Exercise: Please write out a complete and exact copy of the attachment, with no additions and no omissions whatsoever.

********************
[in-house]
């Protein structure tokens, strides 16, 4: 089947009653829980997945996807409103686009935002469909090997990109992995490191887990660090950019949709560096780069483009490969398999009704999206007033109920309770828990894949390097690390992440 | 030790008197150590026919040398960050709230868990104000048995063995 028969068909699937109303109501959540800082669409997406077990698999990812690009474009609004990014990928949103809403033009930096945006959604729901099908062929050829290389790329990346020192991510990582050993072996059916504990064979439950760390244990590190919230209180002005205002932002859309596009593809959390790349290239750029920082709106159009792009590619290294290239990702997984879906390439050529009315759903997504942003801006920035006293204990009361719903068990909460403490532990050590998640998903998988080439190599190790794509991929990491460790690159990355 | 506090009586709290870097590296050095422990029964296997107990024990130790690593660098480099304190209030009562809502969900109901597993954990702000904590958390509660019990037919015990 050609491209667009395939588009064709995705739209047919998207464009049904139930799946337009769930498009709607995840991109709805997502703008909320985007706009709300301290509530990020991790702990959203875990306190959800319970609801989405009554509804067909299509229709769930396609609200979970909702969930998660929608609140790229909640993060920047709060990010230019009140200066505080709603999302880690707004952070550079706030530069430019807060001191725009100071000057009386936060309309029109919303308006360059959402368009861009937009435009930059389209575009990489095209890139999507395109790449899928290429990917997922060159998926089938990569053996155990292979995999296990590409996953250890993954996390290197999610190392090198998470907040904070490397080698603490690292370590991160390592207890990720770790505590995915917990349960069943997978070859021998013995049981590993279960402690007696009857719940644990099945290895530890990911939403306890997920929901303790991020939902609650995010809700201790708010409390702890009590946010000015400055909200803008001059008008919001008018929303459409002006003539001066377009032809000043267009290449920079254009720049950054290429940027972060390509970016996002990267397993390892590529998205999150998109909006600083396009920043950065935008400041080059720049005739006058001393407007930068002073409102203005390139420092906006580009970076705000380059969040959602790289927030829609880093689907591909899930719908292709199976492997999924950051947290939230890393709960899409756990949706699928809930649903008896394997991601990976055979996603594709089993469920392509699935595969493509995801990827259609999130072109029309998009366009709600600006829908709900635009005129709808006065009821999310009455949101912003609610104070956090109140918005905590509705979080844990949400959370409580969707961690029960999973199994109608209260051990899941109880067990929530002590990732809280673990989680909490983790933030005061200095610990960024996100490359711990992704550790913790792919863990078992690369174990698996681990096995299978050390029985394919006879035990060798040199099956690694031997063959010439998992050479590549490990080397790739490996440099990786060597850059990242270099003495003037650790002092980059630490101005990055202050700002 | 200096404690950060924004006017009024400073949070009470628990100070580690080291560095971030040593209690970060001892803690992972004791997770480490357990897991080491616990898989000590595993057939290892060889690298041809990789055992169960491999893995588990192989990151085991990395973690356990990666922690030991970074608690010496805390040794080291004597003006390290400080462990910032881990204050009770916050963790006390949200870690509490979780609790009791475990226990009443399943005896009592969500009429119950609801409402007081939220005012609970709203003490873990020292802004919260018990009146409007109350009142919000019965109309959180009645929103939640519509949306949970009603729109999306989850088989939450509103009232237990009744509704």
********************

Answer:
[in-house]
């Protein structure tokens, strides 16, 4: 089947009653829980997945996807409103686009935002469909090997990109992995490191887990660090950019949709560096780069483009490969398999009704999206007033109920309770828990894949390097690390992440 | 030790008197150590026919040398960050709230868990104000048995063995 028969068909699937109303109501959540800082669409997406077990698999990812690009474009609004990014990928949103809403033009930096945006959604729901099908062929050829290389790329990346020192991510990582050993072996059916504990064979439950760390244990590190919230209180002005205002932002859309596009593809959390790349290239750029920082709106159009792009590619290294290239990702997984879906390439050529009315759903997504942003801006920035006293204990009361719903068990909460403490532990050590998640998903998988080439190599190790794509991929990491460790690159990355 | 506090009586709290870097590296050095422990029964296997107990024990130790690593660098480099304190209030009562809502969900109901597993954990702000904590958390509660019990037919015990 050609491209667009395939588009064709995705739209047919998207464009049904139930799946337009769930498009709607995840991109709805997502703008909320985007706009709300301290509530990020991790702990959203875990306190959800319970609801989405009554509804067909299509229709769930396609609200979970909702969930998660929608609140790229909640993060920047709060990010230019009140200066505080709603999302880690707004952070550079706030530069430019807060001191725009100071000057009386936060309309029109919303308006360059959402368009861009937009435009930059389209575009990489095209890139999507395109790449899928290429990917997922060159998926089938990569053996155990292979995999296990590409996953250890993954996390290197999610190392090198998470907040904070490397080698603490690292370590991160390592207890990720770790505590995915917990349960069943997978070859021998013995049981590993279960402690007696009857719940644990099945290895530890990911939403306890997920929901303790991020939902609650995010809700201790708010409390702890009590946010000015400055909200803008001059008008919001008018929303459409002006003539001066377009032809000043267009290449920079254009720049950054290429940027972060390509970016996002990267397993390892590529998205999150998109909006600083396009920043950065935008400041080059720049005739006058001393407007930068002073409102203005390139420092906006580009970076705000380059969040959602790289927030829609880093689907591909899930719908292709199976492997999924950051947290939230890393709960899409756990949706699928809930649903008896394997991601990976055979996603594709089993469920392509699935595969493509995801990827259609999130072109029309998009366009709600600006829908709900635009005129709808006065009821999310009455949101912003609610104070956090109140918005905590509705979080844990949400959370409580969707961690029960999973199994109608209260051990899941109880067990929530002590990732809280673990989680909490983790933030005061200095610990960024996100490359711990992704550790913790792919863990078992690369174990698996681990096995299978050390029985394919006879035990060798040199099956690694031997063959010439998992050479590549490990080397790739490996440099990786060597850059990242270099003495003037650790002092980059630490101005990055202050700002 | 200096404690950060924004006017009024400073949070009470628990100070580690080291560095971030040593209690970060001892803690992972004791997770480490357990897991080491616990898989000590595993057939290892060889690298041809990789055992169960491999893995588990192989990151085991990395973690356990990666922690030991970074608690010496805390040794080291004597003006390290400080462990910032881990204050009770916050963790006390949200870690509490979780609790009791475990226990009443399943005896009592969500009429119950609801409402007081939220005012609970709203003490873990020292802004919260018990009146409007109350009142919000019965109309959180009645929103939640519509949306949970009603729109999306989850088989939450509103009232237990009744509704």